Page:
432 new COVID cases sets another record Friday

Central zone holds steady at 126 active cases

"We are looking seriously at the spread and determining what our next steps should be," says Alberta’s chief medical officer of health, Dr. Deena Hinshaw, as the daily number of COVID-19 cases continues to climb.
427 new COVID cases is highest in Alberta ever

Central zone has 126 active cases of COVID-19

COVID-19. (Image courtesy CDC)
Temporary COVID-19 testing sites coming to Wetaskiwin and Ponoka

The Wetaskiwin location will open Oct. 23, 2020 and the Ponoka location will open Oct. 29.

COVID-19. (Image courtesy CDC)
City and County of Wetaskiwin reporting active cases

Both the City of Wetaskiwin and County of Wetaskiwin have active cases.

Alberta chief medical officer of health Dr. Deena Hinshaw updates media on the Covid-19 situation in Edmonton on Friday March 20, 2020. nbsp;Alberta is reporting it's highest daily number of COVID-19 cases, with 364 new infections. THE CANADIAN PRESS/Jason Franson
Alberta confirmed 323 COVID-19 cases Tuesday

Central zone active cases at 145

B.C. Liberal leader Andrew Wilkinson, B.C. NDP leader John Horgan and B.C. Greens leader Sonia Furstenau. (Black Press Media)
VIDEO: One day until B.C. voters go to the polls in snap election defined by pandemic

NDP Leader John Horgan’s decision to call an election comes more than a year ahead of schedule and during a pandemic

This photo provided by Air Force Reserve shows a sky view of Hurricane Epsilon taken by Air Force Reserve hurricane hunter team over the Atlantic Ocean taken Wednesday, Oct. 21, 2020.   Epsilon’s maximum sustained winds have dropped slightly as it prepares to sideswipe Bermuda on a path over the Atlantic Ocean.  The National Hurricane Center says it should come close enough Thursday, Oct. 22, evening to merit a tropical storm warning for the island.  (Air Force Reserve via AP)
Hurricane Epsilon expected to remain offshore but will push waves at Atlantic Canada

Epsilon is not expected to have any real impact on land

A voter places her absentee ballot in the ballot box, Wednesday, Oct. 7, 2020, at Merrill Auditorium in Portland, Maine. THE CANADIAN PRESS/AP/Robert F. Bukaty
American voters living in Canada increasingly being counted in presidential race

The largest number of Canadian-based American voters cast their ballots in New York and California

A composite image of three photographs shows BC NDP Leader John Horgan, left, in Coquitlam, B.C., on Sept. 25, 2020; BC Green Party Leader Sonia Furstenau, centre, in Victoria on Sept. 24, 2020; and BC Liberal Party Leader Andrew Wilkinson Pitt Meadows, B.C., on Sept. 24, 2020. THE CANADIAN PRESS/Darryl Dyck, Chad Hipolito
British Columbia votes in snap election called during COVID-19 pandemic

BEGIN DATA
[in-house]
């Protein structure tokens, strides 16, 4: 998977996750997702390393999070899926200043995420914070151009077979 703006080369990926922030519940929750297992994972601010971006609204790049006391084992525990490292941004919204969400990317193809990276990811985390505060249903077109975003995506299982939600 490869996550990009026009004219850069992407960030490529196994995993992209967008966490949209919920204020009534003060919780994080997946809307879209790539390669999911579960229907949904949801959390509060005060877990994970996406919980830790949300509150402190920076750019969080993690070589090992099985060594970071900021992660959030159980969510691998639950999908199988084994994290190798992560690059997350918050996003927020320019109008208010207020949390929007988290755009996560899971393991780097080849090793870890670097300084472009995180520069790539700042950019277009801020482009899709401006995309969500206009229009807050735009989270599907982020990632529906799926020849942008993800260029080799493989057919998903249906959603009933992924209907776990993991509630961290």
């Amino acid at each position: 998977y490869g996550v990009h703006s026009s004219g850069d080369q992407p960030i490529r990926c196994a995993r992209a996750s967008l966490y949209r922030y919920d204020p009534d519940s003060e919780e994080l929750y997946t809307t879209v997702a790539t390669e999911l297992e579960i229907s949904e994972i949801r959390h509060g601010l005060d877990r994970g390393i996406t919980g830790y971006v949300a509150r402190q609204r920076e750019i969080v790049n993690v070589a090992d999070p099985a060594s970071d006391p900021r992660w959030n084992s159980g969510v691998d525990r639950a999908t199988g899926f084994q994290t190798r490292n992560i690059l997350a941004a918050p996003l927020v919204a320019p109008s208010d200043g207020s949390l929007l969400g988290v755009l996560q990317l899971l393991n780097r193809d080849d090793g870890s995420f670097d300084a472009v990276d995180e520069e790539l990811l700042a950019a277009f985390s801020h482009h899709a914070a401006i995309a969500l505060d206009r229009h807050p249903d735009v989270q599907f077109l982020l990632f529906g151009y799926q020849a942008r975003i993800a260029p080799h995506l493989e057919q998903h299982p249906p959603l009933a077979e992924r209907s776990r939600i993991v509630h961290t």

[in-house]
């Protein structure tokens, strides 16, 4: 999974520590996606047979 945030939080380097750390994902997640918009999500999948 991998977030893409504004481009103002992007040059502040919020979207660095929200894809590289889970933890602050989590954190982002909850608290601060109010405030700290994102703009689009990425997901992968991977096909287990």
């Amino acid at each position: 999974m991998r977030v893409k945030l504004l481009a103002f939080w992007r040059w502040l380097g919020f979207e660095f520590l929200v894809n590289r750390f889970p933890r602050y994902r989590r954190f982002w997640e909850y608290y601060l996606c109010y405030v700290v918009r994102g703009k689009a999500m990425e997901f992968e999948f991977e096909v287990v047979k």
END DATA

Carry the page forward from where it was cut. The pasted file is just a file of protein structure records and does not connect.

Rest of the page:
NDP Leader John Horgan called the snap election one year before the fixed voting date

Nunavut's provincial flag flies on a flag pole in Ottawa, on Tuesday June 30, 2020. The annual report from Nunavut's representative for children and youth says "complacency and a lack of accountability" in the territory's public service means basic information about young people needing services isn’t tracked. THE CANADIAN PRESS/Adrian Wyld
Nunavut’s young people ‘should be expecting more’ from government services: advocate

‘The majority of information we requested is not tracked or was not provided by departments’

Ryen Williams, 11, with a lost miniature horse at JJ Collett Oct. 23. Photo by Don Williams
UPDATE: Owners found

Father and son found him while out for a walk at JJ Collett

A Le Chateau retail store is shown in Montreal on Wednesday July 13, 2016. Le Chateau Inc. says it is seeking court protection from creditors under the Companies’ Creditors Arrangement Act to allow it to liquidate its assets and wind down its operations.THE CANADIAN PRESS/Ryan Remiorz
Clothing retailer Le Chateau plans to close its doors, files for CCAA protection

Le Chateau said it intends to remain fully operational as it liquidates its 123 stores

U.S. border officers at the Peace Arch crossing arrested two men on California warrants this week. (File photo)
Ottawa predicts system delays, backlogs unless court extends life of refugee pact

Canada and the United States recognize each other as safe places to seek protection

Conservative member of Parliament Michelle Rempel Garner, left to right, Conservative Leader Erin O’Toole and Conservative Deputy Leader Candice Bergen arrive to hold a press conference in Ottawa on Thursday, Oct. 22, 2020. THE CANADIAN PRESS/Sean Kilpatrick
No-confidence showdown over sweeping Tory motion on government handling of pandemic

The Conservative motion is to be put to a vote Monday and has the support of both the Bloc Québécois and NDP

Most Read